UK opens new military base in Bahrain despite Gulf Kingdom’s Human Rights Violations

The United Kingdom recently opened a military base in Bahrain in an effort to bolster its role as a “major player” in the Middle East. Presiding over the formal ceremony last Thursday, Prince Andrew officially opened the base in front of a crowd including Bahraini Crown Prince Salman bin Hamad Al-Khalifa. The base is the UK’s first new permanent base in the Middle East since 1971. The UK will be able to operate larger warships in the Arab Gulf with support from the new £40 million base at Mina Salman. The base will accommodate 500 British soldiers, airmen, and sailors. The human rights situation in Bahrain has been deteriorating even more this past year, so the UK leadership chose an inopportune time to highlight the increasing relationship by opening the base and inviting Prince Salman to attend. Further, this instance of public affinity between the leaders of the two countries is part of a larger trend in which the UK demonstrates its commitment to the alliance.

Even as the UK and Bahrain have deepened their bilateral relations, the British and Bahraini royal families have remained close. Despite rights groups’ alarm and concern over Bahrain’s treatment of pro-democracy protesters, civil society members, and human rights defenders, including credible allegations of torture, enforced disappearance, and arbitrary detention, the Queen of England invited King Hamad to her 90th birthday celebrations two years ago. Then, last year, she accepted a gift of a stallion from King Hamad.

The Queen’s gift of the stallion in October of 2017 came less than a month after Amnesty International released a report stating that Bahrain had refused to implement promised reforms and authorities had dramatically escalated the repression of political dissidents and rights defenders. As part of this repression, UK-based Bahraini activists reported that their families were being harassed, threatened, and detained back in Bahrain, but the UK has not taken adequate measures to investigate such reprisal attacks. In response, Sayed Ahmed Alwadaei, the director of advocacy at the Bahrain Institute for Rights and Democracy, told Middle East Eye: “The Queen is now seen to reward the King of Bahrain, despite the fact that he has taken his citizens’ family members as hostages in cowardly attempts to prevent UK-based Bahraini people from protesting. This gift is effectively a green light, signalling [sic] that the Queen has no issues with the Bahraini royal.”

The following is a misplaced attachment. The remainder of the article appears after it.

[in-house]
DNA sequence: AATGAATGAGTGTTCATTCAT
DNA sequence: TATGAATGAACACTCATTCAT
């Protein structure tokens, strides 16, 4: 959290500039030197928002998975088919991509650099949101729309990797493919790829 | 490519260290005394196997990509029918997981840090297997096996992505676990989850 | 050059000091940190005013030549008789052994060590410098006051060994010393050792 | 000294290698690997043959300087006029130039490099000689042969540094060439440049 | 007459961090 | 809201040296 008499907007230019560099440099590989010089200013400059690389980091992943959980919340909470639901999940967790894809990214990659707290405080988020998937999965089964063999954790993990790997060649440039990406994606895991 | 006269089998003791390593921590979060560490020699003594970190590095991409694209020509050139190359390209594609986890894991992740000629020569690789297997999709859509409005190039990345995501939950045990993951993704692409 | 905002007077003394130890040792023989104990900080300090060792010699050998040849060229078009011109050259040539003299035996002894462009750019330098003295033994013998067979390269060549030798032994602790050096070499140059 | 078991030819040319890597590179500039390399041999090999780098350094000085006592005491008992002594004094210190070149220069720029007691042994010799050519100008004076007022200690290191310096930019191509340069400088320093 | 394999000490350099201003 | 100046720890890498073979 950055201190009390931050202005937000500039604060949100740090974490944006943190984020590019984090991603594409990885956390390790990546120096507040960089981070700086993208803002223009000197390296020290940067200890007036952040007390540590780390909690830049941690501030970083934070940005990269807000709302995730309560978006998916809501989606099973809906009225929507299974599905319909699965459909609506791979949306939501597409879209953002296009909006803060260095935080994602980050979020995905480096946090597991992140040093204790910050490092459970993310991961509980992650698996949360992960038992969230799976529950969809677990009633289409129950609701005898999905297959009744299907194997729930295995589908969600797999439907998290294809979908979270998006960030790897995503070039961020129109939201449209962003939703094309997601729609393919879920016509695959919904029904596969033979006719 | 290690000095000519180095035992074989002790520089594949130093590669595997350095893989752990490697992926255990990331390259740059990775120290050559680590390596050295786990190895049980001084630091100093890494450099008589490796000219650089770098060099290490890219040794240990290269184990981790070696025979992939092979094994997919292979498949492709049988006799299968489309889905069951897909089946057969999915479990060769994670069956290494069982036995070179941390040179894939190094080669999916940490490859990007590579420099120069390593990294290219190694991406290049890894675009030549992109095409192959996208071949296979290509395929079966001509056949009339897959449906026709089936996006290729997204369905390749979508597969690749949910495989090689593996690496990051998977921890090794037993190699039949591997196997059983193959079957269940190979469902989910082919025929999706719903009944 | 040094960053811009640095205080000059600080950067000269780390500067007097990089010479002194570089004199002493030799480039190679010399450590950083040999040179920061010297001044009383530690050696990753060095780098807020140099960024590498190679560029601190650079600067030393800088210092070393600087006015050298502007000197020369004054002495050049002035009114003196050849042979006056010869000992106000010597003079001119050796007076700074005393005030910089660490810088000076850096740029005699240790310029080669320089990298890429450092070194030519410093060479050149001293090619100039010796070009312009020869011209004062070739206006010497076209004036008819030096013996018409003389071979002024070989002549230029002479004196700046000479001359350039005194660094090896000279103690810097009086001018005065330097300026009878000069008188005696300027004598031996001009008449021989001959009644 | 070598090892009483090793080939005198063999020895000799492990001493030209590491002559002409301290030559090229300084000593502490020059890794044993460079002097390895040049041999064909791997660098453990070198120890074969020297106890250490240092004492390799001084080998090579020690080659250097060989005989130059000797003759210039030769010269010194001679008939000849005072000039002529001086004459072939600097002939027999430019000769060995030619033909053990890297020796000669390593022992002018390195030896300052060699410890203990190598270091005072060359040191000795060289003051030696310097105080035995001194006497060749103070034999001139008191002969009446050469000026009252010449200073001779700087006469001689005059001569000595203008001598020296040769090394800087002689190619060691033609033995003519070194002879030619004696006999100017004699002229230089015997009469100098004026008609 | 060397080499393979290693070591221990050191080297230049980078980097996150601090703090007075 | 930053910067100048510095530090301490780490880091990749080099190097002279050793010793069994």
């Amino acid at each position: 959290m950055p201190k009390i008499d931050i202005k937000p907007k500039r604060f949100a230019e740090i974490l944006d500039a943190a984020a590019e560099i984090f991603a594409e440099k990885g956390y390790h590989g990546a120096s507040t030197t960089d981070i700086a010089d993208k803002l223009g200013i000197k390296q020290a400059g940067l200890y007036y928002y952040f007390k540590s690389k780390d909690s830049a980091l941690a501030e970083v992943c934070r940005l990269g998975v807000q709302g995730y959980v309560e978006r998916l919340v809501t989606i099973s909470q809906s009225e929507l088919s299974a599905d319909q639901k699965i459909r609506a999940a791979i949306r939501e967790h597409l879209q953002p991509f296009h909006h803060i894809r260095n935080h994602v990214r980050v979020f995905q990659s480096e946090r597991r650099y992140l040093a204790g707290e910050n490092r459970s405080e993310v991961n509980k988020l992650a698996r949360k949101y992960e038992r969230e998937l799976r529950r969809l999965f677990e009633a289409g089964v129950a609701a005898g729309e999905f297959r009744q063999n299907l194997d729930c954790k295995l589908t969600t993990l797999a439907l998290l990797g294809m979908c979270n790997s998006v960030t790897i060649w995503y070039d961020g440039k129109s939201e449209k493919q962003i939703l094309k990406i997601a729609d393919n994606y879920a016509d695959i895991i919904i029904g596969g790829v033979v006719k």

Britain’s close relationship with Bahrain also extends into the field of security cooperation. Just this month, Britain was criticized for having trained Brigadier Fawaz Hassan Al Hassan, the police chief who oversees the facility where authorities abuse and torture political dissidents. As the most senior police officer in the city of Muharraq, he presides over the prison where Bahraini security forces beat and sexually assaulted Najah Ahmed Yousif, a peaceful dissident detained for campaigning on social media. Ebtisam Alsaegh, another Bahraini woman advocating for human rights on social media, alleges that security forces raped her in the same police station one month later.

The UK has frequently justifies its cozy relationship with Bahrain by claiming that Bahrain’s national human rights institutions demonstrate the county’s progress in protecting and promoting human rights. However, Bahrain’s National Institute for Human Rights does not fully comply with the Paris Principles governing national human rights institutions, having failed to obtain an “A” ranking and earning only a “B” status. It’s failure to obtain an “A” grade stem from its insufficiently transparent member appointment process, lack of independence from the government, its failure to fully support all complaints and human rights defenders, lack of satisfactory monitoring of detention rooms, and lack of adequately cooperation with other human rights bodies.

Bahrain’s western allies, which include not just the UK but also the US, must stop militarily and diplomatically showing the unabashed support they have been exhibiting towards Bahrain. Western allies have military bases in Bahrain and make massive arms sales to the Gulf Kingdom. This cozy business and military relationship is further supported by Western leaders’ personal friendship with King Hamad, which casts doubt on their willingness to raise human rights concerns. In the case of the UK, the government’s repeated failure to raise concerns about human rights at a high level demonstrates the British government’s prioritization of business ties over widespread systematic abuses like torture and executions.

Giacomo Mattei is an Advocacy Intern at ADHRB